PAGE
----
Lease Renewals Save Otherwise Time-Barred Breach of Fiduciary Duty Claims in a Partnership

The New Jersey Appellate Division affirmed a trial court decision holding that lease renewals would revive stale claims in a partnership dispute. In Munoz v. Perla, et al., A-5922-08T3, the Munoz brought claims, among others, for breach of fiduciary duty for his partners’ failure to charge fair market rates in connection with the lease of the partnership’s property. Despite that the rents were calculated and leases drawn up in 1994, the partnerships acts of renewing the leases in 2003 were found to be separate acts that revived the otherwise time-barred claims.

Formation of the Partnership

Munoz was one of three partners in a real estate venture called The Heritage Partnership. The three partners for started their business relationship in 1983 as principals of a professional engineering firm. Munoz was an inactive partner of Heritage and was not involved in the partnership’s day-to-day operations. The purpose in forming Heritage was to “maintain, operate, manage, sell and/or lease” a commercial building. Each partner contributed capital to the venture and held a one-third ownership interest. The parties’ partnership agreement provided that their rights and obligations were governed by the Uniform Partnership Act, N.J.S.A. 42:1A-1 to -56.

In 1992, Heritage purchased a three-story office building and the parties decided to move the business operations of their engineering firm into the space. The parties did not consider a calculation of fair market value for rent for the engineering firm, but decided that the rent should cover the building’s expenses. The engineering firm would also manage the building for Heritage a charge for the service.  In 1993, the parties incorporated a new business, which would also rent office space from Heritage. In 1994, Munoz received a letter from his partners outlining the rent calculations.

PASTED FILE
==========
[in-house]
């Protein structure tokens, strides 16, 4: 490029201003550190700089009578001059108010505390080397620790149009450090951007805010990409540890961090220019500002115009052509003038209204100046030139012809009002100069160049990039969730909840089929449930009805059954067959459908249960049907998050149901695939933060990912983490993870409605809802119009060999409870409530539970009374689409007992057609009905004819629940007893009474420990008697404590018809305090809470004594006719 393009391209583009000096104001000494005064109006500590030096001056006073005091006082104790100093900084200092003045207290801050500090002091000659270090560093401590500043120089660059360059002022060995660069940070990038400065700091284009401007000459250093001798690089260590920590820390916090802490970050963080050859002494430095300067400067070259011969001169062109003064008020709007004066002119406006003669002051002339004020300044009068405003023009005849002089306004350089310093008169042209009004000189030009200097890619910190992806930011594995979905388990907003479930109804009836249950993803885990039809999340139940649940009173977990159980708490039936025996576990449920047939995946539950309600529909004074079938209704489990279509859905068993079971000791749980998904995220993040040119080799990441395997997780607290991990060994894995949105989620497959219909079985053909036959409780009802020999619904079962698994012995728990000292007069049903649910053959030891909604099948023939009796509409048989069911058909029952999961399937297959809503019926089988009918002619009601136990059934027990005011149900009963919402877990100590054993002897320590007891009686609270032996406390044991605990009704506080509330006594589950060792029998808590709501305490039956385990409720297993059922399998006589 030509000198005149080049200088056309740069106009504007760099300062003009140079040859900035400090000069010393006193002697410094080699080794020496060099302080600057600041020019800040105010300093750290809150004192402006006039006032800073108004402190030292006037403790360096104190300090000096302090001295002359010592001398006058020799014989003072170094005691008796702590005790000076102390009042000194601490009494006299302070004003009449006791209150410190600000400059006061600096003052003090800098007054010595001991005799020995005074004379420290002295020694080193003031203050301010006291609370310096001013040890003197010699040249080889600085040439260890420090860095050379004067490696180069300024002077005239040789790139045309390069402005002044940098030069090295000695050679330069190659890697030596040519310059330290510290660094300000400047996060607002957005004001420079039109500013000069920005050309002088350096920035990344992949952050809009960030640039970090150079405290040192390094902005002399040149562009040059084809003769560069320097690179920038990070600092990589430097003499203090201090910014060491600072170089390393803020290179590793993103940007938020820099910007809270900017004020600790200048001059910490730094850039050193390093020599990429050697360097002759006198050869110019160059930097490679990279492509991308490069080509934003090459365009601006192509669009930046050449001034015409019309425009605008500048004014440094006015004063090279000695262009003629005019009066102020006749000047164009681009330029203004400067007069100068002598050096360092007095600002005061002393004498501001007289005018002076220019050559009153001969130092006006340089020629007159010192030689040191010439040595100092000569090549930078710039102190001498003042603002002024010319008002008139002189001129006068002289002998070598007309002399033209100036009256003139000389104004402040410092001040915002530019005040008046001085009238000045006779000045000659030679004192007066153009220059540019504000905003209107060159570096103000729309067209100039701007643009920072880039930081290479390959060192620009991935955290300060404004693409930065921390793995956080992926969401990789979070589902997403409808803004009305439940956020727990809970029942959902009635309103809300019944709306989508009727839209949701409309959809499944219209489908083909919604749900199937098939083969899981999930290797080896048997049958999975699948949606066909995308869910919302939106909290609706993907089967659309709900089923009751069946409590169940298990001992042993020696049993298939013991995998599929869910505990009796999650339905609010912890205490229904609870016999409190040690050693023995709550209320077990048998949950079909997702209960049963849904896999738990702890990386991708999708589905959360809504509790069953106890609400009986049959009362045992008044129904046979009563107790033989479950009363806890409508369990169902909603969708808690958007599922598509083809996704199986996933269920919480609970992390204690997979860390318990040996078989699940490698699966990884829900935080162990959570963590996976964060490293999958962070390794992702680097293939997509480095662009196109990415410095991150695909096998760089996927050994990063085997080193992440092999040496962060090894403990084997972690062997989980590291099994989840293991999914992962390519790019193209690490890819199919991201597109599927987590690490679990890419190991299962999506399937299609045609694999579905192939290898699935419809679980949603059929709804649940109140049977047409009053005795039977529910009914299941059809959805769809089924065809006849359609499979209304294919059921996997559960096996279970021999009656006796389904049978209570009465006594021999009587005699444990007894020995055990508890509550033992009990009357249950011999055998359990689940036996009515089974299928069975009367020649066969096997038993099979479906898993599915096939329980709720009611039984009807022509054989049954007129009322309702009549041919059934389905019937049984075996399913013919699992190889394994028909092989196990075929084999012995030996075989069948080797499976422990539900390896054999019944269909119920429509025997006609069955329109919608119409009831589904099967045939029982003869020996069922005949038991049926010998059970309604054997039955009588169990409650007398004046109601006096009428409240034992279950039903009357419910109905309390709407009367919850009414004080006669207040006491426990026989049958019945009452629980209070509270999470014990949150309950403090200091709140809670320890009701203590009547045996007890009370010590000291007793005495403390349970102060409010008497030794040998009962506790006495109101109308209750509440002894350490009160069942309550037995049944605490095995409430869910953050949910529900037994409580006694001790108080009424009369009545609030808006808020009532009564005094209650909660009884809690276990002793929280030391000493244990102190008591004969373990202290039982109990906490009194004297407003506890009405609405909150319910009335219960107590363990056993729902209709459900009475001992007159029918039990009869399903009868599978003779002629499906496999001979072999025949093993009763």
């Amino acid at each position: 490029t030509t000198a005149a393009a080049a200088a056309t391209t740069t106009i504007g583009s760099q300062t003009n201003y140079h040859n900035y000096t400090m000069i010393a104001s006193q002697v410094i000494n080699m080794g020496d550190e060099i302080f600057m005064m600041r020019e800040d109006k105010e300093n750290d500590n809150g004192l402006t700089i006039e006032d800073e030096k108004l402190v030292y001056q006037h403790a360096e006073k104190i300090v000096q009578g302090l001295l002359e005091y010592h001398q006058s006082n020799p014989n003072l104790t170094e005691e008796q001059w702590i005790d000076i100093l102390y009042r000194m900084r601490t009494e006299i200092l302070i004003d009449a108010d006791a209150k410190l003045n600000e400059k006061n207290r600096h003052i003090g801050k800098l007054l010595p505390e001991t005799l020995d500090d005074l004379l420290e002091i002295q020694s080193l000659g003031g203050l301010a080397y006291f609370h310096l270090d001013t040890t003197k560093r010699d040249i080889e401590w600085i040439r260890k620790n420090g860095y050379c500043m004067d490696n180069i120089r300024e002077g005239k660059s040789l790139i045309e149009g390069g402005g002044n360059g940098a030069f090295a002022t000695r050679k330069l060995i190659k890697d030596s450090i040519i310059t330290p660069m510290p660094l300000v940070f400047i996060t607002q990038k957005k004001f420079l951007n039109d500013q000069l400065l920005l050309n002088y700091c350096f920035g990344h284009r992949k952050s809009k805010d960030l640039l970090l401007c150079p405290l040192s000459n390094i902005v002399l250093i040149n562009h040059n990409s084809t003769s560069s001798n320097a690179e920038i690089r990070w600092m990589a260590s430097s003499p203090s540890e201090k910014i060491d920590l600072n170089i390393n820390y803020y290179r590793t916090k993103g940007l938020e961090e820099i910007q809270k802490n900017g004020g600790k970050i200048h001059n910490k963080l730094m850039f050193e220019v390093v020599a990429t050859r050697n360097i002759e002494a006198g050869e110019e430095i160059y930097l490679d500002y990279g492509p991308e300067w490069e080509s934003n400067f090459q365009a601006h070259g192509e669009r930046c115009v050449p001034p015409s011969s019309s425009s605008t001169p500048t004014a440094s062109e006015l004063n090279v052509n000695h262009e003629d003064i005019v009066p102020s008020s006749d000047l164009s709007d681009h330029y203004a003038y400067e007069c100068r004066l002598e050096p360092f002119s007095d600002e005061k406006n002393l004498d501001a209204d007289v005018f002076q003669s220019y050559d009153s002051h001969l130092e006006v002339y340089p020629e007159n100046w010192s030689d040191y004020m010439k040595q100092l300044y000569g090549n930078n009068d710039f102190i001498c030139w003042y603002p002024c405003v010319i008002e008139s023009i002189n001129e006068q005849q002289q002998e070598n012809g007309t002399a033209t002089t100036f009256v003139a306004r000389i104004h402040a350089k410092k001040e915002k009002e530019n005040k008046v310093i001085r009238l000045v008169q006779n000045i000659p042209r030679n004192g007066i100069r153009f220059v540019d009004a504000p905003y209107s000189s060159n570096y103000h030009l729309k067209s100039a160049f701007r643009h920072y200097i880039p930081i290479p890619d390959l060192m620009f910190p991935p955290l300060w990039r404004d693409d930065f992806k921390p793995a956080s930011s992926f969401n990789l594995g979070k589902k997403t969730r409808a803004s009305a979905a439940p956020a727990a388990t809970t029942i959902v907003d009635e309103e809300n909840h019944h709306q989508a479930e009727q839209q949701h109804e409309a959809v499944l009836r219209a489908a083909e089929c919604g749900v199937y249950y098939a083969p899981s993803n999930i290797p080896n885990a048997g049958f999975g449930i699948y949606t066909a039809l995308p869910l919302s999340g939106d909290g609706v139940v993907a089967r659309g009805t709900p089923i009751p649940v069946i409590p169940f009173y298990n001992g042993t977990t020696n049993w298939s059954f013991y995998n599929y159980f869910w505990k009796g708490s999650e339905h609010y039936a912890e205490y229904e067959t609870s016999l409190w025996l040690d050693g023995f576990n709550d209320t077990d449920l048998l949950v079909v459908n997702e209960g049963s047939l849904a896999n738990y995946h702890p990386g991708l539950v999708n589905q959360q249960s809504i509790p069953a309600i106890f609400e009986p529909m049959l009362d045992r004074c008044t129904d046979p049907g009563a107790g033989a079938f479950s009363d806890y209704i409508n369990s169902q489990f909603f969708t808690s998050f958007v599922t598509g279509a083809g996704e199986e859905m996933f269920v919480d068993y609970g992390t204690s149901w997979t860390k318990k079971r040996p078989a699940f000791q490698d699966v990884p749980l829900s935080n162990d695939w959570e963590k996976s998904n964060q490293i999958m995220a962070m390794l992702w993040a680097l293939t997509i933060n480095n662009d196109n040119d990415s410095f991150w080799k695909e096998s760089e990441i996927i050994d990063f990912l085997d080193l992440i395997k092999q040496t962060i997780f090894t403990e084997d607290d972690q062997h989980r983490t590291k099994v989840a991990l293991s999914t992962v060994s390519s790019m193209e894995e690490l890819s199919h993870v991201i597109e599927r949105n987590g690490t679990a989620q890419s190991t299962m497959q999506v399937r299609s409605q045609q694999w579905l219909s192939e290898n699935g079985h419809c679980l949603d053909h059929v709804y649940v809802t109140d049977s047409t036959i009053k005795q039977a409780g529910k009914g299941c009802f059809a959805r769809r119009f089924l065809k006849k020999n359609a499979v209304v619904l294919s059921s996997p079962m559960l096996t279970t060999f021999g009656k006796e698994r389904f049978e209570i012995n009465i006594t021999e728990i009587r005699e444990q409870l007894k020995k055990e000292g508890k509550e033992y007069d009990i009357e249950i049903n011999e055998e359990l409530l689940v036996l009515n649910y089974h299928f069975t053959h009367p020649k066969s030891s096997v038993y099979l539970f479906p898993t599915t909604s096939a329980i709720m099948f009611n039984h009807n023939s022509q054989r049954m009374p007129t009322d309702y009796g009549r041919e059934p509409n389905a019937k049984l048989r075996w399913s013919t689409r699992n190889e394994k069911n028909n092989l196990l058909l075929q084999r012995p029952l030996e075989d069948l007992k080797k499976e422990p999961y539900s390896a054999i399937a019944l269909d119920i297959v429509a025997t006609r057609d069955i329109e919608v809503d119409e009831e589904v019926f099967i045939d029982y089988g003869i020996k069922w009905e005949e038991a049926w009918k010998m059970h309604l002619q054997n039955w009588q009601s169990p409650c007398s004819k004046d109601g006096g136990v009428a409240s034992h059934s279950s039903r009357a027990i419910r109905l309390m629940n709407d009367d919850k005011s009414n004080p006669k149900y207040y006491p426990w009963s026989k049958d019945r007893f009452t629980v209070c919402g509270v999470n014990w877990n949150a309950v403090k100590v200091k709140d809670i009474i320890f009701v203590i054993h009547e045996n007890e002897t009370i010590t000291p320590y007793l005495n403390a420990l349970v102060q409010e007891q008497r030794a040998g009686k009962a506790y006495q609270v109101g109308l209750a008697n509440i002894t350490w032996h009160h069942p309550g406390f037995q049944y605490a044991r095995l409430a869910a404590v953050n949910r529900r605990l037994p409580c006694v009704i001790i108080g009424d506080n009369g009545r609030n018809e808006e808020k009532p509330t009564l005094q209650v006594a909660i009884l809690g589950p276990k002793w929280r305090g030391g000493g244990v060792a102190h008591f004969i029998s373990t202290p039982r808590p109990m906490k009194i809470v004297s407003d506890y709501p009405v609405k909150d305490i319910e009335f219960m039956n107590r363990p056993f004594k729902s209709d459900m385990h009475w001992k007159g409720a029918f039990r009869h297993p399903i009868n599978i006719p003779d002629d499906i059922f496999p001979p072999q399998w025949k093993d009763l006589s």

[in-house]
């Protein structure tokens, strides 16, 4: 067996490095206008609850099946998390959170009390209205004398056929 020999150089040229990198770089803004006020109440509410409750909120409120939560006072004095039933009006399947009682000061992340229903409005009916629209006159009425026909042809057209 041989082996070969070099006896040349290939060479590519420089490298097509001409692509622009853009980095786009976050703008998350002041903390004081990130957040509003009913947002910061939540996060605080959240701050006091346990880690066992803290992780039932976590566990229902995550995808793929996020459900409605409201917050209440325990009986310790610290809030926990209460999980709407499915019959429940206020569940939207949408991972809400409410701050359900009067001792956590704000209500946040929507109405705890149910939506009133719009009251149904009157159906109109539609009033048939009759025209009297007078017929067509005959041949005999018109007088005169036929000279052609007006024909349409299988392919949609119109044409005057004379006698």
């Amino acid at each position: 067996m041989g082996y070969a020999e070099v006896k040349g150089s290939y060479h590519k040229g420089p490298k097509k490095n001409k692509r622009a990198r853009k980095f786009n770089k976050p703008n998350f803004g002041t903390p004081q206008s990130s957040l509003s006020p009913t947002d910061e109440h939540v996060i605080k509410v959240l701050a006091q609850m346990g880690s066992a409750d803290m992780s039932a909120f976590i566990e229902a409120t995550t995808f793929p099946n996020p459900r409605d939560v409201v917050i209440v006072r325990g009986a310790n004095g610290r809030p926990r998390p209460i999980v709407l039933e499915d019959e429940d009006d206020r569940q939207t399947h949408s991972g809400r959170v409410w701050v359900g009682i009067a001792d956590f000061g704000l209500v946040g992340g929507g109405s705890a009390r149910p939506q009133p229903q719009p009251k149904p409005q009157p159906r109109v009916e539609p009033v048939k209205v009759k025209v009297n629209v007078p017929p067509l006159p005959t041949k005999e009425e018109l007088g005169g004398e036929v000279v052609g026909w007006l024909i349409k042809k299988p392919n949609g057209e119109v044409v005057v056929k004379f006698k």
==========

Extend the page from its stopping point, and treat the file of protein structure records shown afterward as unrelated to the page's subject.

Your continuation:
Munoz did not visit the building until 2005 and never requested to inspect the partnership’s books and records during that time. Munoz did receive partnership tax returns and K-1 forms, but never read them thoroughly. The question of the fair market value of the rents that Heritage charged did not arise until Munoz sought to withdraw from Heritage in 2005. At that time, the rejection of Munoz’s buyout offer led to the appraisal of the property and litigation ensued in 2007.

Statute of Limitations Defense

Munoz alleged in the complaint that his two partners breached their fiduciary duty to him in entering into leases that charge below fair market value rates. Defendants countered, as is expected, with the statute of limitations defense – stating that Munoz’s claims expired 6 years after the leases were first executed. While both the trial court and Appellate Division agreed that Munoz possessed sufficient information that would prevent tolling of the statute of limitations, the claims were saved by lease renewals in 2003. The court found that the lease renewals, about which the partners failed to provide notice to Munoz, constituted separate acts and could be the basis for a breach of fiduciary duty. The court further found that the equitable defenses of estoppel, laches, and waiver also lacked merit.

The lesson in this case is that breaches of fiduciary duties may be continuous depending upon the parties’ interactions. A prior breach may be revived by a later act long after the statute of limitations has passed. Despite Munoz’s failure to keep himself informed about the partnership, the lease renewals created a new cause of action for breach of fiduciary duties for which the partners were found liable.